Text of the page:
News from the field : Tropical ecologists convene in the Wet Tropics
August 5, 2014
Situated in the picturesque Wet Tropics, with ancient forests dating back over 180 million years and world-renowned reefs, over 600 international researchers and practitioners convened at the 51st Annual Meeting of the Association of Tropical Biology Conservation in the third week of July 2014 in Cairns, Northern Queensland Australia to engage in rich discussions about the Future of tropical ecology and conservation.
Jessica Thorn, DPhil student in the Long-term ecology lab, was among the presenters on a panel on Post-Conversion Conservation. The conversation started with a bang, with a strong statement from Professor William Foster, Deputy Head of Zoology, Cambridge: “How we can feed the world without costing everything is the biggest problem in human history“. Preliminary results indicate how arthropod community composition and structure on small-holder vegetable plots may shift with predicted climatic change and variability.
The conference highlighted need for further research on ecosystem functional diversity in Africa. Moreover, small-holder farms and dry-forests are important case studies for research on climate change and biodiversity, in part because such places hold large populations who extract non-timber forest products, and these systems require a different set of management options compared with tropical regions. Terry Sunderland of the Center for International Forestry Research (CIFOR) reminded participants that such areas are “rural and remote, characterized by high levels of poverty and lack of infrastructure. Integration of livelihood outcomes is needed in a more holistic way, through equity and appropriate governance.”
Common themes across sessions pointed to current trends and emerging areas of research in tropical ecology, such as
(1) Climate change biology and predictions of biodiversity range shifts using altitudinal gradients in the tropics.
(2) The impact of drought and road construction on evapo-transpiration rates in the Amazonia and Malaysia.
(3) Long term ecological reconstruction using pollen records, fossil records and dendrochronology.
(4) Providing win-win solutions to enhance ecosystem function, biodiversity and yield in agricultural landscapes. A number of presentations presented results from data collected in palm oil, jatropha and cocoa cultivated landscapes, showing results of species shifts, potential of fertilizer optimization, the state of evidence on riparian buffer strips.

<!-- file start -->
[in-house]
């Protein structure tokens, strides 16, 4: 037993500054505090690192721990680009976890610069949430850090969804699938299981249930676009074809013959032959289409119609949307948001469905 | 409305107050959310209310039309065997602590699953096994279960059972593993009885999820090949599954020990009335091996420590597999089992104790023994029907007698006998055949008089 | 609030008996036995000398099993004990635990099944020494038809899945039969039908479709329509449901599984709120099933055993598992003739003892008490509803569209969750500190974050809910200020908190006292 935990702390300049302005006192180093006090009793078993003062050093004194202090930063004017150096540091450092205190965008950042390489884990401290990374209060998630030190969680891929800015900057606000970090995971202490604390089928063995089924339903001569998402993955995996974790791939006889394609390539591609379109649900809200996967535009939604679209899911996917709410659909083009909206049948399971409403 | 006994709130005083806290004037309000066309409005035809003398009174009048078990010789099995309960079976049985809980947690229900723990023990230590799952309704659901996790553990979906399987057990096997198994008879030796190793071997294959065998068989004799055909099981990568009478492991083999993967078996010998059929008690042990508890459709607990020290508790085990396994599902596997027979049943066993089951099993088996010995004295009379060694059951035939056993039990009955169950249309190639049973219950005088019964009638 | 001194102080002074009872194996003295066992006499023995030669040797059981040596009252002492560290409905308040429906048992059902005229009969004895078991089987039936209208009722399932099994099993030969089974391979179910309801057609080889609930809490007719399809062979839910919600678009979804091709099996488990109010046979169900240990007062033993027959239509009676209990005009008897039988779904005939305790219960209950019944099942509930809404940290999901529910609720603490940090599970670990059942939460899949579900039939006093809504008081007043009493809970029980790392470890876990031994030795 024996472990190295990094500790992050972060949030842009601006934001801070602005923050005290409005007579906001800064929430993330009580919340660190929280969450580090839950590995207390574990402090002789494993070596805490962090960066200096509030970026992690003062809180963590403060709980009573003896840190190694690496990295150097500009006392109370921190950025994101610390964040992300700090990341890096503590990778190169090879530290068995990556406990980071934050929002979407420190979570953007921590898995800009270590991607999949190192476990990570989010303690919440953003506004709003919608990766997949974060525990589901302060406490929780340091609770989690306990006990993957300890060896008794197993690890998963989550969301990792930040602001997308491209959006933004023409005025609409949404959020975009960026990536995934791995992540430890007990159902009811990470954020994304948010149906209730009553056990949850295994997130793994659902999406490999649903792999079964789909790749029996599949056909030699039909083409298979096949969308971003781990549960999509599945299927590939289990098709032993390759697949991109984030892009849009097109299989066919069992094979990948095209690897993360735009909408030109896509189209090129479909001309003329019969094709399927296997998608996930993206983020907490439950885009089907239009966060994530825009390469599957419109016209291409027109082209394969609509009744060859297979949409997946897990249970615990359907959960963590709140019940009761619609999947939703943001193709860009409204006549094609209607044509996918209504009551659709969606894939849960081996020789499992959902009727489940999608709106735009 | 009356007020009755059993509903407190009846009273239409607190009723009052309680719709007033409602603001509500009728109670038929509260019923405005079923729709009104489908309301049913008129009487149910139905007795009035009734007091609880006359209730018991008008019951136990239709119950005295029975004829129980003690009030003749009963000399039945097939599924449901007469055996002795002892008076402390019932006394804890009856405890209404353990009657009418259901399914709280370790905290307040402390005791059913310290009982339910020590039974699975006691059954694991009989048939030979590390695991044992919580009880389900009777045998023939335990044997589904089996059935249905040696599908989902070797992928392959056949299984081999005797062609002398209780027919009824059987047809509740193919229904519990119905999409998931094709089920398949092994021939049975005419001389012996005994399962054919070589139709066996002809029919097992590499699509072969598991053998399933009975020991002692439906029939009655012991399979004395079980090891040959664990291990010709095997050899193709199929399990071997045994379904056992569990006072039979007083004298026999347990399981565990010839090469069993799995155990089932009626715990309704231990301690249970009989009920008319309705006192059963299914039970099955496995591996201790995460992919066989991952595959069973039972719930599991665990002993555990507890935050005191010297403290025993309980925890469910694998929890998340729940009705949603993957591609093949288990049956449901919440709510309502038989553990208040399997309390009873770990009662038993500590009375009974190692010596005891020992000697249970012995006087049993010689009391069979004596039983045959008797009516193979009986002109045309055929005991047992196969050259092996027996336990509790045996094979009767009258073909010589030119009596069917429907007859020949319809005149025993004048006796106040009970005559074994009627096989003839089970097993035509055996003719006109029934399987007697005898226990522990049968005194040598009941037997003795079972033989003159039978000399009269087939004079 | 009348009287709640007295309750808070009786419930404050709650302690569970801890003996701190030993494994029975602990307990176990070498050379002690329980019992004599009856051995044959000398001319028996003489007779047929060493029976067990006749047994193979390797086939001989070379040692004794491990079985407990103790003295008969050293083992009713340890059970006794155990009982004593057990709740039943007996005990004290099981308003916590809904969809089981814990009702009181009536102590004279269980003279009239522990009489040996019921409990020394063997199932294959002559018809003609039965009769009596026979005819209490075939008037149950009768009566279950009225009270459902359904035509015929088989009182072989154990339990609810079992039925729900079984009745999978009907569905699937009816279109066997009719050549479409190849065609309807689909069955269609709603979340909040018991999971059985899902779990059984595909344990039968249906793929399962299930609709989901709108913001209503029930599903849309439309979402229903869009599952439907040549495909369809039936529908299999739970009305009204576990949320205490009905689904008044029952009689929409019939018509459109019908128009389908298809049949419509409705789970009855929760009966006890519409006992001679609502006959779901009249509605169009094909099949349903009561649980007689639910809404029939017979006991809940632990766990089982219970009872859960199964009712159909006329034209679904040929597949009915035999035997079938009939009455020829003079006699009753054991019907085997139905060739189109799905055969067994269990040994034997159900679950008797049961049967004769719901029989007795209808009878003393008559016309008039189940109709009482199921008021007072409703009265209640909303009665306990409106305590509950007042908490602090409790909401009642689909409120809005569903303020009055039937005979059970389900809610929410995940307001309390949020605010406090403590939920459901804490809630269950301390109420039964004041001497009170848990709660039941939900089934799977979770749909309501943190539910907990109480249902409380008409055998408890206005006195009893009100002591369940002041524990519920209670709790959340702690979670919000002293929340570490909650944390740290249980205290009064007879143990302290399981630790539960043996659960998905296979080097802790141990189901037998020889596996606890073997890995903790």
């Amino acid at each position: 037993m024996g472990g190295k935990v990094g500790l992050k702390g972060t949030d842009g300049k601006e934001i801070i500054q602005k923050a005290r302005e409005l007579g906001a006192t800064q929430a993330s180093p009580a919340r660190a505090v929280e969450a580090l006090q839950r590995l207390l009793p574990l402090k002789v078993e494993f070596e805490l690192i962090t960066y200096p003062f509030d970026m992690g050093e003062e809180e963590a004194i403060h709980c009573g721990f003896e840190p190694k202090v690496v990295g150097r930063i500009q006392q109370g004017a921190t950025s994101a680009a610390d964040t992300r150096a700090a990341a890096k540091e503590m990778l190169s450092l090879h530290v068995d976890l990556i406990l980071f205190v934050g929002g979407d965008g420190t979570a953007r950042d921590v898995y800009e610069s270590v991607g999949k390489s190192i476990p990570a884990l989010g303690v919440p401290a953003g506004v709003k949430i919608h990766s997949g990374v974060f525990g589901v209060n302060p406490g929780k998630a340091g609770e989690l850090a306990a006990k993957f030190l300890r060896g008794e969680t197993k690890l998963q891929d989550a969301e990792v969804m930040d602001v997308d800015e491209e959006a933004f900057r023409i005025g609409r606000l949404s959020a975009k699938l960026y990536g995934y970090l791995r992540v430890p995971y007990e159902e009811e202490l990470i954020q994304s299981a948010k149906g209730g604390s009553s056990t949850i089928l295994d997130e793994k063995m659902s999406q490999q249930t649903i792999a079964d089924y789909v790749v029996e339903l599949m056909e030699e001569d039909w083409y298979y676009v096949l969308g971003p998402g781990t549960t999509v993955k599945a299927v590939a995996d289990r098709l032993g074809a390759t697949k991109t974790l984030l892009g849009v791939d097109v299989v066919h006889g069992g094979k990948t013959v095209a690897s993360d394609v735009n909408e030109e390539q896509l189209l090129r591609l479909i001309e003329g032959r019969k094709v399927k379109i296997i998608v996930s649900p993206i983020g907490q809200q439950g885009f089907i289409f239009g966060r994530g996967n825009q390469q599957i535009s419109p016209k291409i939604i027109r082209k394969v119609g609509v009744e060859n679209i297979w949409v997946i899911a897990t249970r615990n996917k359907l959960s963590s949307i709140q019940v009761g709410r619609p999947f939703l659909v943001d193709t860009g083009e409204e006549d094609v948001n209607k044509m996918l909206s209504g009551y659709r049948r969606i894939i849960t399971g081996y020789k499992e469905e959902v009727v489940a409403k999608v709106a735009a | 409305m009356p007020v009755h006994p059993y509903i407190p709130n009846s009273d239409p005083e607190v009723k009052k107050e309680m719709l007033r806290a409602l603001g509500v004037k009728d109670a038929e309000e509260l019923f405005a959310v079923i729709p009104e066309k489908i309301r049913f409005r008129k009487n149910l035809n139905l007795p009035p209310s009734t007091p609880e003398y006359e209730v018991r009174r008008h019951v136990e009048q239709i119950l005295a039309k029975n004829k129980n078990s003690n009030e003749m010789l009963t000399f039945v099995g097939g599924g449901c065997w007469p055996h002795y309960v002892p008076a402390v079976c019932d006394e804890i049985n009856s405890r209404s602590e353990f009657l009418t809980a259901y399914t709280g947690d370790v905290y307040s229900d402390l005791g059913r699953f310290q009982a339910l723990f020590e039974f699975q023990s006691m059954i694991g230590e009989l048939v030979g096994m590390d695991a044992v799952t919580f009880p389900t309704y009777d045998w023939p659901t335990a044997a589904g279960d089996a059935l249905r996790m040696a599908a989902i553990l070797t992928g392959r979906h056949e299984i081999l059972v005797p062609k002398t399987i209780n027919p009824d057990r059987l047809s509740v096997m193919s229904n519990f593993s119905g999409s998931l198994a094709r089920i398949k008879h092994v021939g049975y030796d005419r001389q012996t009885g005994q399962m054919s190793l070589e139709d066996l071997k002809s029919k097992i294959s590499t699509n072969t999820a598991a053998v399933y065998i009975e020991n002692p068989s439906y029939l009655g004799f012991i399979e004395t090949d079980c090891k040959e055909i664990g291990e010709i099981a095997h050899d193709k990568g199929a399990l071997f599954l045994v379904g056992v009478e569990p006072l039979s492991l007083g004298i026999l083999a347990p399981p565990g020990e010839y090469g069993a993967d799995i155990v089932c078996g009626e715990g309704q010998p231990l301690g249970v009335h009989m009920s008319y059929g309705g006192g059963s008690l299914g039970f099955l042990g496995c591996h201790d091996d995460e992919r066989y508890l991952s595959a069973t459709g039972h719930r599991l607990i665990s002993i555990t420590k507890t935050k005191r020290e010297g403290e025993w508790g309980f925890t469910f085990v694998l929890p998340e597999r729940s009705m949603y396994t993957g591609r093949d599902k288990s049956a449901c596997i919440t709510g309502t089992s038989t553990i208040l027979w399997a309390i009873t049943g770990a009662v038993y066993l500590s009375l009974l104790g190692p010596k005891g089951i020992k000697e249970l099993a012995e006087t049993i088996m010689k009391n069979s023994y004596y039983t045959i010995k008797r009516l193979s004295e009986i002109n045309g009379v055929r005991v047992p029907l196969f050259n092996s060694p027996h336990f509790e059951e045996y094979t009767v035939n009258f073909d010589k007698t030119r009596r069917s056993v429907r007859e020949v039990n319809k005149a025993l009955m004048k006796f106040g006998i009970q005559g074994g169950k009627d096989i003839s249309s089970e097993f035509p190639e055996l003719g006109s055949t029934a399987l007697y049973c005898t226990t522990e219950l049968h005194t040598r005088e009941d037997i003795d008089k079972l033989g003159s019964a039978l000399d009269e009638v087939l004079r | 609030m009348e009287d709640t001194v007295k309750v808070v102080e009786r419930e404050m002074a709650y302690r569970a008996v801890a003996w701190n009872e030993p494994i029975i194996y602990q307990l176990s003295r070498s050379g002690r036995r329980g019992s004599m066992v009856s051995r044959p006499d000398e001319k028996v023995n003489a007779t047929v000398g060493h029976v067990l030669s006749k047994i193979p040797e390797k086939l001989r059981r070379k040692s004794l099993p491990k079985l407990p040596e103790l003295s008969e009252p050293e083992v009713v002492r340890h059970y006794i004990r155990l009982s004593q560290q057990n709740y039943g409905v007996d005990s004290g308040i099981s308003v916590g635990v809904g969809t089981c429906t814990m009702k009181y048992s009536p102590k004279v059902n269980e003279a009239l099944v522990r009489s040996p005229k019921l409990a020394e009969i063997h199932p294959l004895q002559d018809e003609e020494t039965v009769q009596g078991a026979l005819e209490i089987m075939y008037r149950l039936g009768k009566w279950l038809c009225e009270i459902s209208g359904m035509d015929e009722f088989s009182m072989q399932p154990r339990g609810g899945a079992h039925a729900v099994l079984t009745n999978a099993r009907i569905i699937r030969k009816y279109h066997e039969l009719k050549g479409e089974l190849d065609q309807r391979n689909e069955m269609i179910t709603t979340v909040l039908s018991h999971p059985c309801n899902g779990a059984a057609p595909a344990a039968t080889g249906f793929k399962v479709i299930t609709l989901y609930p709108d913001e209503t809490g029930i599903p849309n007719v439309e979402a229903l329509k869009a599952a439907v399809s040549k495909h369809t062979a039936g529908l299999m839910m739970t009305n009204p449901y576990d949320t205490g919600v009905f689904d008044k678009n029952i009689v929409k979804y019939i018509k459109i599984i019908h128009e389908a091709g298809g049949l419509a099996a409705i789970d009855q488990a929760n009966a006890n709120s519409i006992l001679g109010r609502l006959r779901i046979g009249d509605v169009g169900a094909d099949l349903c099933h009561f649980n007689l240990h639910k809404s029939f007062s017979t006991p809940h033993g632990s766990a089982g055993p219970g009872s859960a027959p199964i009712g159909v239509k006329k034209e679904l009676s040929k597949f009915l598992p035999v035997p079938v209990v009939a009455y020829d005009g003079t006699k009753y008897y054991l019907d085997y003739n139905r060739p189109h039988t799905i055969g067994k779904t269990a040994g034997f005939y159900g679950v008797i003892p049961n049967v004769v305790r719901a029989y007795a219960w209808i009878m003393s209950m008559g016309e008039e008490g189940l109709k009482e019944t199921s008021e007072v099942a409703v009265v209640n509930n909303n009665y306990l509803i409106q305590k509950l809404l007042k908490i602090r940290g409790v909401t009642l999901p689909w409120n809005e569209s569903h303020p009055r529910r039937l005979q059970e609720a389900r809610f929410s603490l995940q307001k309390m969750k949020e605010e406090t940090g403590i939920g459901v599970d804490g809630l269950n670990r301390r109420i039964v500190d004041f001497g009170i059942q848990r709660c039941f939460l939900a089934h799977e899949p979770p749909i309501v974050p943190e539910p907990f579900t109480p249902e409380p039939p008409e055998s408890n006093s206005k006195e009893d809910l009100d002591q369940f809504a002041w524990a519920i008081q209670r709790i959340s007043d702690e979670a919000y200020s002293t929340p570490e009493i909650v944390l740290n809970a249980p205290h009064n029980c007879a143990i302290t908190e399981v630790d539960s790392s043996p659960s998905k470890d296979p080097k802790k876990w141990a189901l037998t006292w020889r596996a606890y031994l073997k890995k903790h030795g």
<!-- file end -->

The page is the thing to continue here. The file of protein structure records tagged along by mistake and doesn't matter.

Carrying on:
(5) Management issues faced by conservation development practitioners, particularly in Papua New Guinea, Indonesia and Thailand. This included discussion of alternative development models using quantifiable metrics with multiple outcomes to address issues of poverty, livelihoods, nutrition and conservation. Chris Margules (CSIRO, the Australian Federal Government’s Marine and Tropical Science Research Facility) summed this up stating: “Ecosystem processes occur at scale and so any intervention needs to occur at land/seascape scale and decisions need to incorporate what is happening at the larger scale. We need both the enabling policy environment and local community engagement… Development has to be built on a stable and productive local economy. There is a diversity of potential development models and we should not be stuck on the idea that one size fits all. We need to scale up using a range of development options and look for multiple outcomes.“
(6) Forest restoration and creative solutions in contexts where land tenure agreements are not formalized and challenges persist with long-term governance of restoration sites. Investigations also looked into the viability and sustainability of funding mechanisms such as REDD+ and the Voluntary Carbon Standard for such efforts.
Towards the close of the meeting, the research–policy interface was emphasized by Australian Senator and leader of the parliamentary caucus of the Australian Greens Christine Milne. She sent a strong call to scientists to “think about how our expertise can be matched with someone else’s capacity and make sure that it can help.” Scientists issued a strongly worded statement in response to current environmental concerns regarding government approval and public subsidization of a reported AUS $9.5 billion (www.greatbarrierreef.org.au) for a coal mine and harbour development in the southern section of the Great Barrier Reef. An estimated 5m tonnes of material will be dug up and deposited on the reef, threatening over 54-million year old sediments. Because of the global significance and potential impact, this is a major threat to the site’s World Heritage Status. In a statement issued, scientists at the ATBC urged the Government to consider the costs and benefits that would result in sediment deposition and dredging of this World Heritage Site.
The meeting was an overall success and provided a valuable summary of the state of evidence and research in the field of tropical ecology conservation.
Collaborators for Jessica’s research presented at the conference include Jake Snaddon (University of Southampton),Darren Mann (Natural History Museum, University of Oxford) and Professor Kathy Willis (University of Oxford/Royal Botanic Gardens Kew). Funding for the conference was kindly provided by the British Ecological Society, and the Department of Zoology, Oxford.
Guardian article on harbour development, published 1 August 2014:
Cairns declaration of support for stronger protection of the Great Barrier Reef:
Association of Tropical Biology Conservation Conference website:
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